MIA Assessment Day 2 - Rescue Day
So to follow on from Day 1 see below my experience of Day 2. This is not a "do this and you'll pass" post, far from it. Take it more as me expressing my experience and an example of how the day can run.
Day 2: Problem solving day.
I'd once pretty much guarantee that you'll be at Tremadog however you really could go anywhere in North Wales. They try to do it all on VS terrain. It will be you, another candidate and a different assessor than from day 1.
Today's the day when you want every spare screwgate you can lay your hands on. I think I had about 10, and a times I still felt I wanted more! They don't seem to mind you having revolvers or rope man but you'll have to have shown your skills with a prussik first. Have at least 3# 6mm prussiks (6mm is easier to release when wet than 5mm).
The main bit of kit they might question is 16' sling. If you start rigging your belays into perfect power-points with multiple slings then it is highly likely that they will ask you to strip your belay and build it back using the rope. They ain't daft! They confiscated a few 16' slings off some of my fellow candidates. Build your belays like you normally would.
Again the assessor will come up and ignore you. They will go through your belay with a tooth comb before they deem it ready. Dependent on the situation the problems start straight away, your fellow candidate will have been told what problems they are to fake as they climb up. It starts easy and then gets harder and harder as the day goes on until you have the 'biggy' at the end of the day.
Simple problems could be things like; belayer can't undue the gate on the belay plate what do you do? Or belayer has untied from the rope on the ground and nipped off for a wee and now they can't remember how to tie back on. Simple stuff but your mind is doing summer-salts... Solve these, as soon as you have explained to the assessor what you would have the person do and if the assessor thinks that it is clear and the problem is solved they will ask the belayer to get back into normal mode and start climbing. The next problem will then occur.
This could be slightly harder. Things along the lines of climbing past a runner or foot caught in a crack or can't climb the crux move. All problems that you should be able to solve whilst 'in the system'. Delve into your toolbox and pull out the appropriate tool. This is what today is all about.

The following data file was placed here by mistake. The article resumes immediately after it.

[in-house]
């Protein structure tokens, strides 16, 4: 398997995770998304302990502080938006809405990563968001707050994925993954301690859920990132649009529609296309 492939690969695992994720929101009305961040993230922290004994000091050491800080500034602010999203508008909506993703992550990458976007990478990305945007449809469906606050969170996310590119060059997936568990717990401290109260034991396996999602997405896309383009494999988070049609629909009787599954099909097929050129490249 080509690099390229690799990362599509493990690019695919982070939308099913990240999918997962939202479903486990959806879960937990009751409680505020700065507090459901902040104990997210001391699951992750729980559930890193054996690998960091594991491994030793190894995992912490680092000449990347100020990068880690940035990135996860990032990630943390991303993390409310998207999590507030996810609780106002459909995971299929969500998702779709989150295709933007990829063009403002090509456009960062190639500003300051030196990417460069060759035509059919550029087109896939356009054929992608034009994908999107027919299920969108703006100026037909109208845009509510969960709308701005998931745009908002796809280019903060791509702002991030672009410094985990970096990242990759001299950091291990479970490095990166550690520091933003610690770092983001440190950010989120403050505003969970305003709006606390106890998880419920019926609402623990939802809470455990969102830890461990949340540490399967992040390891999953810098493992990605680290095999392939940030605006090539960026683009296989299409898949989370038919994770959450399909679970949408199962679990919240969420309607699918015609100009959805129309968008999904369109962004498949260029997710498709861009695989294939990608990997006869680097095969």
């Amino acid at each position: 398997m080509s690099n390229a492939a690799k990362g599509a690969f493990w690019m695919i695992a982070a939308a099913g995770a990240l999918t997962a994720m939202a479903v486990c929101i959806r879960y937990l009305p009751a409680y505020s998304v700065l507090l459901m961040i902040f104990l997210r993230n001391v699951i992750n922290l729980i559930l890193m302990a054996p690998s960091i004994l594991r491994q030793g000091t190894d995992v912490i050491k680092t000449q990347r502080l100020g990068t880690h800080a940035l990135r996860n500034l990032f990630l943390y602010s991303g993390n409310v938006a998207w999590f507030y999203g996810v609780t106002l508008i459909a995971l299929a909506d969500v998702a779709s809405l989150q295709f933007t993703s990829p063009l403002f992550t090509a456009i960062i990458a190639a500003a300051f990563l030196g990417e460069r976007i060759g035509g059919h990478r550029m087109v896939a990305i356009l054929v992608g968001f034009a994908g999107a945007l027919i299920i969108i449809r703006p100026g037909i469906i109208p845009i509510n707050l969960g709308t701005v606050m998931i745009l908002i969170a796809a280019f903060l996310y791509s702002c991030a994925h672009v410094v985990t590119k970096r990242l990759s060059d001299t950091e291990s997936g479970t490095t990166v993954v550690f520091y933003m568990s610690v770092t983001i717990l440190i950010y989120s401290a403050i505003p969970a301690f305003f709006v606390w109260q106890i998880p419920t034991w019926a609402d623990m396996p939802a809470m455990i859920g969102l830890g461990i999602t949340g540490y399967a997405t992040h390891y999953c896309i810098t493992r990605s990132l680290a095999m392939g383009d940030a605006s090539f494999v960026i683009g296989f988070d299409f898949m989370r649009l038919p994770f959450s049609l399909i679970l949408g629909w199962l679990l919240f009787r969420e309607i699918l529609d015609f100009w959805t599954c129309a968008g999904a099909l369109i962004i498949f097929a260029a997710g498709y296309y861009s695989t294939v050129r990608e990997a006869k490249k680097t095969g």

The assessors tended to use the situation around them to get ideas for problems. For example, I belayed far back and couldn't fully see the other person from my stance so they orientated a problem around that. This happened to me at the top of the second pitch on Oberon. My fellow candidate was belayed to the tree at the top of pitch one and I was belayed on the ledge above the chimney/roof on pitch 2 but a little too far back so I couldn't see my belayer. My assessor set the problem that my fellow candidate couldn't undue the screwgate on the sling and was 'fixed' to the tree. I couldn't see my fellow candidate to explain what to do so I had to come out of the system to get closer, then explain what I wanted them to do and then get back into the system to bring them up (they also could not climb through the roof so I had to haul them as well!)
We switched leads all day so you had a problem each time you were leading. There was a problem on the stacked ab (I was asked to rig a stacked ab) where my fellow candidate was hit by a stone halfway down the ab so I had to solve that too. You don't stop today so carry your food with you.
Then you could get a big problem to solve. Mine went something like this. Halfway up Yogi my fellow candidate was seconding me but there is a rockfall and she is knocked unconscious. Go. I decided that I needed to get down to her and check her condition. Escaped the system and abbed down to her. This is where I did my 'bad' of the day in that when I got down to her I forgot to back up my prusik. A couple of wraps of rope around my leg would have been enough, bad personal safety. Stupid boy!! Righted her up, put a chest harness on her so that she was hanging straight (assessor told me once I got down there that she was breathing) administered first aid. It was obvious that we needed to get off the crag but as we were two pitches up a simple lower would not do. So I jugged back up to the belay swapped it all about and did a counter balance abb back down to the ledge with a tree. All went fine. Could have been more efficient at times but all in all I was quite pleased - except for not backing up your prusik which was a big NO-NO.
YOU CAN'T ALLOW YOUR PERSONAL SAFETY TO BE COMPROMISED EVEN IN THE HEAT OF BATTLE
My fellow candidate had a traverse problem to solve and then it was down to Eric's for a brew.